This isn't really anything we need to debate, but I'm posting it here because it's something we all should know, whether we vaccinate according to the full schedule, on a select/delayed timetable, or not at all. Please feel free to add other articles, if you find any. I think that this is only the tip of the iceberg.
It's extremely important to know this, because most of us grew up believing that medical research (including vaccine research), as *SCIENCE,* is pure, untouched by corruption, and staffed only with selfless, brave souls who want to save humanity. The industry itself feeds that myth. There are a lot of well-meaning people who have no idea how pervasive the corruption is, and who passionately defend the entire industry.
The truth is very unsettling, to say the least. My thanks to MDC member Turquesa for originally finding and posting this on another thread!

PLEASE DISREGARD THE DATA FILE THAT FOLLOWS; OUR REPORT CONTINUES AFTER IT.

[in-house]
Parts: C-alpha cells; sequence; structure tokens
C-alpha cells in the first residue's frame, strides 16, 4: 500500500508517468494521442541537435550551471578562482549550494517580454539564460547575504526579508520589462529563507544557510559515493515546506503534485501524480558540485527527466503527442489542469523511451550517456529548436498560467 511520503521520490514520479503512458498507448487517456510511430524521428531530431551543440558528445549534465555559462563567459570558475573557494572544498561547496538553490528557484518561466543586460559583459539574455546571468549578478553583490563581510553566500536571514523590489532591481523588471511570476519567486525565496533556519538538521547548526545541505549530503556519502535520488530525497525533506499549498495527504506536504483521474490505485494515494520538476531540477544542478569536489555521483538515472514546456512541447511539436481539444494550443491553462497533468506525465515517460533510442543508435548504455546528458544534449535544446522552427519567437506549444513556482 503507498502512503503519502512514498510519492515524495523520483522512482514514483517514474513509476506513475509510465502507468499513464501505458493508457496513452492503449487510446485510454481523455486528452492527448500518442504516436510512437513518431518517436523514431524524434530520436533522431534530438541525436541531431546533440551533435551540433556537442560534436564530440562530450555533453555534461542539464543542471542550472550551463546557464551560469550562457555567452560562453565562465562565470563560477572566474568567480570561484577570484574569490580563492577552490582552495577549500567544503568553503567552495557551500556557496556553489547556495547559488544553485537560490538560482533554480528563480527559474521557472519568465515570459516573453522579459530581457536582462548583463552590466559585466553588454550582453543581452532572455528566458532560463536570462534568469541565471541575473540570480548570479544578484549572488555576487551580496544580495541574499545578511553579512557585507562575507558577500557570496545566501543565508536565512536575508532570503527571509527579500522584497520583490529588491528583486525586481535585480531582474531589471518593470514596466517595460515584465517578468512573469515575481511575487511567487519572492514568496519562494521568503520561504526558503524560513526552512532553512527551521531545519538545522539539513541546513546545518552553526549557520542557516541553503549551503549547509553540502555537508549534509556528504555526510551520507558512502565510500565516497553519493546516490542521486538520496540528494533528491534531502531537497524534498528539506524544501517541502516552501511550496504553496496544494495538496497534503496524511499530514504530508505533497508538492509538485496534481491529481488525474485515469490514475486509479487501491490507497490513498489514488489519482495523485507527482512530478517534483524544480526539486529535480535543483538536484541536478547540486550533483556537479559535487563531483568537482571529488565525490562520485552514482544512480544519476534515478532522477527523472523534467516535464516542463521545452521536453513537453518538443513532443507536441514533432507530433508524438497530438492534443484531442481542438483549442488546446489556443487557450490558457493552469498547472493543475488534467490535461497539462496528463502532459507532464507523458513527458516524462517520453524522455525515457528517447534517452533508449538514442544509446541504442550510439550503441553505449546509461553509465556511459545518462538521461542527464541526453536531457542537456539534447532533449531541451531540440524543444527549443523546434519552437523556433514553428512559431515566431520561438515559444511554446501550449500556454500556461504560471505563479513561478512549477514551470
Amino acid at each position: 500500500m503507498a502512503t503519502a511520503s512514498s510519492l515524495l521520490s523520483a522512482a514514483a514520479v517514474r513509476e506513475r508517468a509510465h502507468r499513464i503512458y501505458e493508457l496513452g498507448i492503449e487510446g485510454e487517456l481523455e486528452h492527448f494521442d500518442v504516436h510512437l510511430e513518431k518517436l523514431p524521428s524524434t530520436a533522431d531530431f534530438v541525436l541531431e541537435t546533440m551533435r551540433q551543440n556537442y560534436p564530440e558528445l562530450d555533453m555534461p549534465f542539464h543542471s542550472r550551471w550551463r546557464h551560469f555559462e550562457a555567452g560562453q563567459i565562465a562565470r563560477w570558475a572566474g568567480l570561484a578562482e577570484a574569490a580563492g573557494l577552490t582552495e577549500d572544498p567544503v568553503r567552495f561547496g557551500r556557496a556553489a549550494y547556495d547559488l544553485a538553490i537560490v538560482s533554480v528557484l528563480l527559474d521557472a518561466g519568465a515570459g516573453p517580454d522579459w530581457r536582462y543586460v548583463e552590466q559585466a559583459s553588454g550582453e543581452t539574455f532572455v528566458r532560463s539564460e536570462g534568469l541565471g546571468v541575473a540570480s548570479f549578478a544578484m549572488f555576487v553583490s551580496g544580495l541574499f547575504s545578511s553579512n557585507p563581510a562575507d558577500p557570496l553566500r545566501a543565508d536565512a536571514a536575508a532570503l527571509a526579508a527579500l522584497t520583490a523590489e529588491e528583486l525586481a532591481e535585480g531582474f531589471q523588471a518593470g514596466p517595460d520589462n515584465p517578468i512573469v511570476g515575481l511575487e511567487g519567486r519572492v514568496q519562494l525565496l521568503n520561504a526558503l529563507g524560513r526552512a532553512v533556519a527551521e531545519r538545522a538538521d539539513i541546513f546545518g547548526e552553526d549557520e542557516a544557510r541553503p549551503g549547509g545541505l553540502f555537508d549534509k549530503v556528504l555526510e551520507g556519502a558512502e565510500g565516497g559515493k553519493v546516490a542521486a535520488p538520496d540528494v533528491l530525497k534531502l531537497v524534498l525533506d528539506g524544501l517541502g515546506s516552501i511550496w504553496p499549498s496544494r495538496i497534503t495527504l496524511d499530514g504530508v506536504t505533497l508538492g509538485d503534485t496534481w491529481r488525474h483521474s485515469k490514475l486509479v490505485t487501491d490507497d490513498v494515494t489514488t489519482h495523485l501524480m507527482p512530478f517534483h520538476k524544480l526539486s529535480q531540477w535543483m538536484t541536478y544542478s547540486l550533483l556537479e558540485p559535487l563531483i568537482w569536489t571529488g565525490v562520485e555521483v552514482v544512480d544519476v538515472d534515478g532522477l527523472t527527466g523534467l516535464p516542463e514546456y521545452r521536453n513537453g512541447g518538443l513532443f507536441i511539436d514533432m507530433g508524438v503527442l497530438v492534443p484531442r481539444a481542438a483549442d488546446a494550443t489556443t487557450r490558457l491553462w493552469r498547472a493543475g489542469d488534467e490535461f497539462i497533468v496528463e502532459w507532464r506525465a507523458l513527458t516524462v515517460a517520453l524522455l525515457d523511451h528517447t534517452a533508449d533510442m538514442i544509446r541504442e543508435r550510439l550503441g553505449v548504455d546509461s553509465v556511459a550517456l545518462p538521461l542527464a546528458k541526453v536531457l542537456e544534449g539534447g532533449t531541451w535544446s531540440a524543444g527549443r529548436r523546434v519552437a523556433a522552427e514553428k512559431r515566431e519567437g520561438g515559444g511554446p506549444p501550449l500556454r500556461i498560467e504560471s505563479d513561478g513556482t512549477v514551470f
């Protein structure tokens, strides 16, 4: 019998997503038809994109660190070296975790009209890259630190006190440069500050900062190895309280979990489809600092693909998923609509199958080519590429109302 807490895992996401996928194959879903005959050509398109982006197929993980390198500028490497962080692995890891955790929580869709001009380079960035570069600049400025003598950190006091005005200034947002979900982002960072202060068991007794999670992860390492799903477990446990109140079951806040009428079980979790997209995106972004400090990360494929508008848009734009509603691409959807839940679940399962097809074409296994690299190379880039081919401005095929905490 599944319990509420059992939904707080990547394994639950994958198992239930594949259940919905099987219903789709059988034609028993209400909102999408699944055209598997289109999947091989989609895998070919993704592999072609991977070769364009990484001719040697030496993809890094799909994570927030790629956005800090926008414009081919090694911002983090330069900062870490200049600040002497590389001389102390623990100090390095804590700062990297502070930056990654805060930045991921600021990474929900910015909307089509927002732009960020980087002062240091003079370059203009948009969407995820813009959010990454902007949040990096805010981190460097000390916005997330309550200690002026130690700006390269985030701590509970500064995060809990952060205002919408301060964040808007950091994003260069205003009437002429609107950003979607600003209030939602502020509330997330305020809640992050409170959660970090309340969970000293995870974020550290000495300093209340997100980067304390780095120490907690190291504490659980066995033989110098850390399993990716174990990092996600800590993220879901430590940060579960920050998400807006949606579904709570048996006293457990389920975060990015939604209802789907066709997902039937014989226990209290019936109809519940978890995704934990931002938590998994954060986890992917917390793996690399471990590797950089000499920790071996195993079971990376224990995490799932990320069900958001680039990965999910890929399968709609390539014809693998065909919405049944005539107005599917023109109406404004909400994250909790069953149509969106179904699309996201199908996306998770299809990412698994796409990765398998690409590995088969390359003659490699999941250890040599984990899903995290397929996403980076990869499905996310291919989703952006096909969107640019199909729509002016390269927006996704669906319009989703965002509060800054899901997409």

From 2010: http://www.thenation.com/article/big-pharma-bad-science#
"In June, the New England Journal of Medicine, one of the most respected medical journals, made a startling announcement. The editors declared that they were dropping their policy stipulating that authors of review articles of medical studies could not have financial ties to drug companies whose medicines were being analyzed.
The reason? The journal could no longer find enough independent experts. Drug company gifts and "consulting fees" are so pervasive that in any given field, you cannot find an expert who has not been paid off in some way by the industry. So the journal settled for a new standard: Their reviewers can have received no more than $10,000 from companies whose work they judge. Isn't that comforting?"
"Compounding the COls inherent in the business of manufacturing vaccines is the fact that vaccine manufacturers sponsor research. The influence of industry is widespread: It affects individuals as well as institutions and study outcomes as well as research initiatives. In a survey of faculty at top US medical research institutions (Tereskerz et al 2009) found over two-thirds of researchers (338 out of 506) received some support from industry."